From an extended vantage point, this X5 provides few visual hints of its PHEV status, resembling a conventional gas-powered X5 save for the electric plug port door on the front driver’s side fender. The grille returns a sizeable twin-kidney port grille with the circular blue and while medallion atop and between. Flanking this; adaptive LED lights.

Large side windows provide good sight lines for drives (combined with a slightly higher seating position found in sedans or coupes). The power rear hatch includes a split design, with a small bottom edge folding down to create a load ledge. Dual, rectangular, inboard, chrome-like exhaust tips adorn the lower back region. A side character line stretches from the wrap-around tail lamp to the rounded front wheel well with a slight step down on rear doors.

A suite of standard radar-based safety nuances bundle together within BMW’s ‘Active Driving Assistant;’ all but active cruise control with automatic stop-and-go functions, which comes optional.

Tucked in the northwest corner of South Carolina’s hill country one finds BMW’s sprawling five-million square-foot Spartanburg assembly mega-plex. It’s the German automaker’s largest production plant with an annual capacity to churn out 450,000 units and home to all X5 production, including our PHEV tester. In addition to X5, a multitude of other BMW-badged Sport Activity Vehicles churn out of Spartanburg including X3, X4, X6 and X7. The sprawling campus, BMW’s sole U.S. plant, celebrates 30 years of operation in 2022.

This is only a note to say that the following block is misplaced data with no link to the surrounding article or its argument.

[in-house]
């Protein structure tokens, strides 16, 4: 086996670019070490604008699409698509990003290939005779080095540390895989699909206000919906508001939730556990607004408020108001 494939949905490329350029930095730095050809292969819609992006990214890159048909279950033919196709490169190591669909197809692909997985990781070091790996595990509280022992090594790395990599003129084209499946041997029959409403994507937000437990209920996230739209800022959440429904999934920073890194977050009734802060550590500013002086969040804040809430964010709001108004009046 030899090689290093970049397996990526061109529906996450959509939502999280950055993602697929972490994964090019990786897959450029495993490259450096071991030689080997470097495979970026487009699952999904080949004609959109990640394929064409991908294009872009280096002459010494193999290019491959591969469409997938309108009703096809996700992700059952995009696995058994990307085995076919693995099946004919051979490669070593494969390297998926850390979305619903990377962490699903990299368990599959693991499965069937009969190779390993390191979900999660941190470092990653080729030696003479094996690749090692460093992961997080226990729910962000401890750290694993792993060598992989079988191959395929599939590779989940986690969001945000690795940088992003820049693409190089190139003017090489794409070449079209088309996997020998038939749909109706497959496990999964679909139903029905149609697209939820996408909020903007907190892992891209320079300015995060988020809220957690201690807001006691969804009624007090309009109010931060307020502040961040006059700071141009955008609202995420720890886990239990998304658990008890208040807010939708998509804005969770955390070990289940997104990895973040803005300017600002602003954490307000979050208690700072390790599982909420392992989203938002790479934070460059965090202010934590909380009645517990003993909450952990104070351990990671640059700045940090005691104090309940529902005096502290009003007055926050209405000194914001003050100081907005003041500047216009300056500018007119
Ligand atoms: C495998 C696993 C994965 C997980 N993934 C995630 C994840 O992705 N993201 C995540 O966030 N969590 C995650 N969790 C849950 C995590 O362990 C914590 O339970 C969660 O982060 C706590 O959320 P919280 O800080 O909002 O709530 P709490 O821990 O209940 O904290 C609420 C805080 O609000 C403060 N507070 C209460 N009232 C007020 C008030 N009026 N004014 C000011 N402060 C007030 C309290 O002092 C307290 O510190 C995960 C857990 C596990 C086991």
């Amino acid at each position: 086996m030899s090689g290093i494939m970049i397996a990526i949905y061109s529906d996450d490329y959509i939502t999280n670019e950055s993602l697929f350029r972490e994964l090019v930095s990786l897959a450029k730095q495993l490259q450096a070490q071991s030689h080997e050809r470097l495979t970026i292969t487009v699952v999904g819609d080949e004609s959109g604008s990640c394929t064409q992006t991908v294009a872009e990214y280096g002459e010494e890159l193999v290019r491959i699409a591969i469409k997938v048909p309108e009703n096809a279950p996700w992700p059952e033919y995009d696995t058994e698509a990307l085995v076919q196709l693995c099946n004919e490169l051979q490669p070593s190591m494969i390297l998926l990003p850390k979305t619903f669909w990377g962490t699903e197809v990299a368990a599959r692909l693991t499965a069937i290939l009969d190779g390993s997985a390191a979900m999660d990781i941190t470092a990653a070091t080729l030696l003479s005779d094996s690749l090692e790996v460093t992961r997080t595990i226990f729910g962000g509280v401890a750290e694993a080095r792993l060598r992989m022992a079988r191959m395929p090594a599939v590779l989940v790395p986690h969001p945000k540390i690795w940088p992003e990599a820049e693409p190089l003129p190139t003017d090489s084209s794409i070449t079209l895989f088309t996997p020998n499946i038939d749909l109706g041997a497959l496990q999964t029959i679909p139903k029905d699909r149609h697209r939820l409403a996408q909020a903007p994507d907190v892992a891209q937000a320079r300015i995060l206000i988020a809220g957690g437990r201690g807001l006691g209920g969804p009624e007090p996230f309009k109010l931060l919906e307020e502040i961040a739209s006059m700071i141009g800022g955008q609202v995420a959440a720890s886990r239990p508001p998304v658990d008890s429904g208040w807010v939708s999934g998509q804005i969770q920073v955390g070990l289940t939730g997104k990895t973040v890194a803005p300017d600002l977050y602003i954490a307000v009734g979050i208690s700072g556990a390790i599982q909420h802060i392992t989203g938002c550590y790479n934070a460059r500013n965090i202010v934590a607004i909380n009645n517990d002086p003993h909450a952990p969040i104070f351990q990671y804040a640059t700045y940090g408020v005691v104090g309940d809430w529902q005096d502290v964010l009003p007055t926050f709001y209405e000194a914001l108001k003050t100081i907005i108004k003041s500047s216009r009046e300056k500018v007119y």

2021 BMW X5 45e
Price as tested: $81,695
Gas Engine: 3.0-liter turbo inline six
Electric Range:  31 miles
Combined Horsepower: 389
Wheelbase: 117.1 inches
Overall Length: 194.3 inches
Overall Width:78.9 inches
Overall Height: 68.7 inches
Fuel Economy: 20 mpg combined city/highway
Curb Weight: 5,627 pounds
Assembly: Spartanburg, South Carolina

Dave Boe

Dave Boe, a lifetime Chicago area resident, worked at the Daily Herald, Illinois' third-largest daily newspaper, for 24 years. In 1989, the Daily Herald began a weekly Saturday Auto Section and he was shortly appointed editor. The product quickly grew into one of the largest weekend sections in the paper thanks to his locally-written auto reviews, the introduction of a local automotive question-and-answer column, a new colorful format and news happenings from Chicago area new-car dealerships.

Five years later, a second weekly auto section debuted on Mondays with Boe adding an industry insight column and introducing a "Love Affair with Your Car" column where readers sent in their own automotive memories for publication. During the next 10 years, the number of weekly auto sections Boe edited and coordinated grew to five and featured expanded NASCAR racing coverage, a dealer spotlight/profile feature and a Car Club Calendar where grass-roots automobile clubs could publish upcoming events for free. Boe also introduced more local automotive columnists into the pages of the sections, all of whom were seasoned members of the well respected Midwest Automotive Media Association. In 1997, Boe earned the Employee of the Year award from the Daily Herald.

Boe is a founding member and current president of the Midwest Automotive Media Association. He has degrees in Journalism and Business Administration from Northern Illinois University.